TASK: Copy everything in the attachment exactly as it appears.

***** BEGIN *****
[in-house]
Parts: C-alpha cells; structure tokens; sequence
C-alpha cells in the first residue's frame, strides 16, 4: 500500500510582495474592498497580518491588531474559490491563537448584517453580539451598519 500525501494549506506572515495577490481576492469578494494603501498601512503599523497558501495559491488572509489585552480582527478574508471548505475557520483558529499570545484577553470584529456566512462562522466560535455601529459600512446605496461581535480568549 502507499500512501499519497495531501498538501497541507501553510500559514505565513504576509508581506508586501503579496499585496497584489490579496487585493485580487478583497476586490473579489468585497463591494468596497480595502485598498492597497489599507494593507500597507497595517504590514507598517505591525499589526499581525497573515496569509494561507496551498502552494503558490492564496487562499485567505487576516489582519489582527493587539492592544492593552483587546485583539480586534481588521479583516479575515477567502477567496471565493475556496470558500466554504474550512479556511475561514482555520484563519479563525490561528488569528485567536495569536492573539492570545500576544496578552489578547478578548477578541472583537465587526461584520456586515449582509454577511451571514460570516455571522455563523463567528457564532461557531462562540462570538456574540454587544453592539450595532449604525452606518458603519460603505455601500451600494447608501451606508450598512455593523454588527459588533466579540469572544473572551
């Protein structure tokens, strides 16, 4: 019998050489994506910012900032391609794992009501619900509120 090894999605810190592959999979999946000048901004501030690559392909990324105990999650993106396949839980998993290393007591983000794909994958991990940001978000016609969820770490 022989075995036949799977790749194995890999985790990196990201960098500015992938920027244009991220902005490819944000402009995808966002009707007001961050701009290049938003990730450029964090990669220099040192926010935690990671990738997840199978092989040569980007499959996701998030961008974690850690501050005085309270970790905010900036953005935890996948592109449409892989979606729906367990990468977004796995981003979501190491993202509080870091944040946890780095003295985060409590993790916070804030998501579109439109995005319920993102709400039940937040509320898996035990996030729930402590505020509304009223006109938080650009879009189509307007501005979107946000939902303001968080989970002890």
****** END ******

[in-house]
Parts: C-alpha cells; structure tokens; sequence
C-alpha cells in the first residue's frame, strides 16, 4: 500500500510582495474592498497580518491588531474559490491563537448584517453580539451598519 500525501494549506506572515495577490481576492469578494494603501498601512503599523497558501495559491488572509489585552480582527478574508471548505475557520483558529499570545484577553470584529456566512462562522466560535455601529459600512446605496461581535480568549 502507499500512501499519497495531501498538501497541507501553510500559514505565513504576509508581506508586501503579496499585496497584489490579496487585493485580487478583497476586490473579489468585497463591494468596497480595502485598498492597497489599507494593507500597507497595517504590514507598517505591525499589526499581525497573515496569509494561507496551498502552494503558490492564496487562499485567505487576516489582519489582527493587539492592544492593552483587546485583539480586534481588521479583516479575515477567502477567496471565493475556496470558500466554504474550512479556511475561514482555520484563519479563525490561528488569528485567536495569536492573539492570545500576544496578552489578547478578548477578541472583537465587526461584520456586515449582509454577511451571514460570516455571522455563523463567528457564532461557531462562540462570538456574540454587544453592539450595532449604525452606518458603519460603505455601500451600494447608501451606508450598512455593523454588527459588533466579540469572544473572551
């Protein structure tokens, strides 16, 4: 019998050489994506910012900032391609794992009501619900509120 090894999605810190592959999979999946000048901004501030690559392909990324105990999650993106396949839980998993290393007591983000794909994958991990940001978000016609969820770490 022989075995036949799977790749194995890999985790990196990201960098500015992938920027244009991220902005490819944000402009995808966002009707007001961050701009290049938003990730450029964090990669220099040192926010935690990671990738997840199978092989040569980007499959996701998030961008974690850690501050005085309270970790905010900036953005935890996948592109449409892989979606729906367990990468977004796995981003979501190491993202509080870091944040946890780095003295985060409590993790916070804030998501579109439109995005319920993102709400039940937040509320898996035990996030729930402590505020509304009223006109938080650009879009189509307007501005979107946000939902303001968080989970002890």